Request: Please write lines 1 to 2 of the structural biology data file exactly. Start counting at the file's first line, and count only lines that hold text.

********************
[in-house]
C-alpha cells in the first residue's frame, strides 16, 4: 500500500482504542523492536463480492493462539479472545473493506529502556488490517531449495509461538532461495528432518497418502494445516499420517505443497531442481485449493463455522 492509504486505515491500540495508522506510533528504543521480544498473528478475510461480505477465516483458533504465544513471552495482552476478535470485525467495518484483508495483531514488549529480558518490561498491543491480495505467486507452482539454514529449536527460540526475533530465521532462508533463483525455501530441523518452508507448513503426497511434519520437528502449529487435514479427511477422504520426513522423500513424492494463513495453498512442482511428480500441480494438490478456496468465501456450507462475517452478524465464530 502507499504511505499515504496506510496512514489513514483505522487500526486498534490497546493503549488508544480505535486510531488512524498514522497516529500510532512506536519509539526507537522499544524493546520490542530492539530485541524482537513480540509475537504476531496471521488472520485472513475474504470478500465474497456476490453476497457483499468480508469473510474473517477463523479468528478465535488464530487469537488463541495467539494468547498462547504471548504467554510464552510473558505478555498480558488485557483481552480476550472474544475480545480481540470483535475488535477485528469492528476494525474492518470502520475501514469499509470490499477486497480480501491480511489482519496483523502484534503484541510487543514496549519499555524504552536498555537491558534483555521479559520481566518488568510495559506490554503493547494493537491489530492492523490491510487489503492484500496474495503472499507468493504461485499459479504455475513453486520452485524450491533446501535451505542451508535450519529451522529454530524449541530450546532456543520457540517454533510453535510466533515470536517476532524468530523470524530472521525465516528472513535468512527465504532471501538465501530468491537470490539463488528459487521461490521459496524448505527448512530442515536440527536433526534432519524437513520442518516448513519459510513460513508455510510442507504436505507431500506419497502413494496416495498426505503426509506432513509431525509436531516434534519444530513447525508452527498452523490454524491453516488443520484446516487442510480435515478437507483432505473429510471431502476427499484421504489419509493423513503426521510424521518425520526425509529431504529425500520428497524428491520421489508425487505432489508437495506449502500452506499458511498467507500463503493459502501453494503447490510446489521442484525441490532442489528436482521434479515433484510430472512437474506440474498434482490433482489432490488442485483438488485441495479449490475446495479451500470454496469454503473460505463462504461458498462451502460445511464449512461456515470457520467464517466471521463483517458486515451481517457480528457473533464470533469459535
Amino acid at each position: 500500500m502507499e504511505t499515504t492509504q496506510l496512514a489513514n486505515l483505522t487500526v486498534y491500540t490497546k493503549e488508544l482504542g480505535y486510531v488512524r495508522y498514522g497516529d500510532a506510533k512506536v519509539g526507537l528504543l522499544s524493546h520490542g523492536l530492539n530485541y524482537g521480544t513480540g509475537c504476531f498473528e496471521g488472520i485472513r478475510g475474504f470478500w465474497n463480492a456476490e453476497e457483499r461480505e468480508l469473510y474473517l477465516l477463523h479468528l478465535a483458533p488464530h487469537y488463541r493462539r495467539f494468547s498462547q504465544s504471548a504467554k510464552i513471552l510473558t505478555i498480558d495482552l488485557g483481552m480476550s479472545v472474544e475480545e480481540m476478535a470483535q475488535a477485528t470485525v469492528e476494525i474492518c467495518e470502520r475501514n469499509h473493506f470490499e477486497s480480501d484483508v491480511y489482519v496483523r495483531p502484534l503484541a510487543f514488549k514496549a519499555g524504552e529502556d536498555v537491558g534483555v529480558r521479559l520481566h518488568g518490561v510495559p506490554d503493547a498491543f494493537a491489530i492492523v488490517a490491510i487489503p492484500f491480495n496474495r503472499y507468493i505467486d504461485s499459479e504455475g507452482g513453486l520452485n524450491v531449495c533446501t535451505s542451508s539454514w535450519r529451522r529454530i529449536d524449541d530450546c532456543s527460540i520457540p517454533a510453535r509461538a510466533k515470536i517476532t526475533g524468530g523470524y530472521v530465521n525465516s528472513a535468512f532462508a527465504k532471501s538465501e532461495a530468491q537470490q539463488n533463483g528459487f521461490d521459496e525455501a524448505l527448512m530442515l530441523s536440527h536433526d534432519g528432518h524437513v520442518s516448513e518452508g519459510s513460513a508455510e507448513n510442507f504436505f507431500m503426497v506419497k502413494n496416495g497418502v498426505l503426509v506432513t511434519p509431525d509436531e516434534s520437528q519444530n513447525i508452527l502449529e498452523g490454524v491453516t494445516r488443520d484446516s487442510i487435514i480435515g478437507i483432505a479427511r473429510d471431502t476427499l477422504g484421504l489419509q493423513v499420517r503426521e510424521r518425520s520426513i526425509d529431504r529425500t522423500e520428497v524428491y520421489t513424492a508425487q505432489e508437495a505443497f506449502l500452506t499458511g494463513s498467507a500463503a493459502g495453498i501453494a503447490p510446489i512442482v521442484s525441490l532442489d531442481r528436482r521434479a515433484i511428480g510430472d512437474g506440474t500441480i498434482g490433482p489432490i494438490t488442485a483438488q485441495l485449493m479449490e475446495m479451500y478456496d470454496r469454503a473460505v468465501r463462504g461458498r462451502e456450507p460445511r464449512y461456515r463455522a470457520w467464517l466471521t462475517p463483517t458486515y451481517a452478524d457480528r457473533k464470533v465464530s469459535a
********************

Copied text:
[in-house]
C-alpha cells in the first residue's frame, strides 16, 4: 500500500482504542523492536463480492493462539479472545473493506529502556488490517531449495509461538532461495528432518497418502494445516499420517505443497531442481485449493463455522 492509504486505515491500540495508522506510533528504543521480544498473528478475510461480505477465516483458533504465544513471552495482552476478535470485525467495518484483508495483531514488549529480558518490561498491543491480495505467486507452482539454514529449536527460540526475533530465521532462508533463483525455501530441523518452508507448513503426497511434519520437528502449529487435514479427511477422504520426513522423500513424492494463513495453498512442482511428480500441480494438490478456496468465501456450507462475517452478524465464530 502507499504511505499515504496506510496512514489513514483505522487500526486498534490497546493503549488508544480505535486510531488512524498514522497516529500510532512506536519509539526507537522499544524493546520490542530492539530485541524482537513480540509475537504476531496471521488472520485472513475474504470478500465474497456476490453476497457483499468480508469473510474473517477463523479468528478465535488464530487469537488463541495467539494468547498462547504471548504467554510464552510473558505478555498480558488485557483481552480476550472474544475480545480481540470483535475488535477485528469492528476494525474492518470502520475501514469499509470490499477486497480480501491480511489482519496483523502484534503484541510487543514496549519499555524504552536498555537491558534483555521479559520481566518488568510495559506490554503493547494493537491489530492492523490491510487489503492484500496474495503472499507468493504461485499459479504455475513453486520452485524450491533446501535451505542451508535450519529451522529454530524449541530450546532456543520457540517454533510453535510466533515470536517476532524468530523470524530472521525465516528472513535468512527465504532471501538465501530468491537470490539463488528459487521461490521459496524448505527448512530442515536440527536433526534432519524437513520442518516448513519459510513460513508455510510442507504436505507431500506419497502413494496416495498426505503426509506432513509431525509436531516434534519444530513447525508452527498452523490454524491453516488443520484446516487442510480435515478437507483432505473429510471431502476427499484421504489419509493423513503426521510424521518425520526425509529431504529425500520428497524428491520421489508425487505432489508437495506449502500452506499458511498467507500463503493459502501453494503447490510446489521442484525441490532442489528436482521434479515433484510430472512437474506440474498434482490433482489432490488442485483438488485441495479449490475446495479451500470454496469454503473460505463462504461458498462451502460445511464449512461456515470457520467464517466471521463483517458486515451481517457480528457473533464470533469459535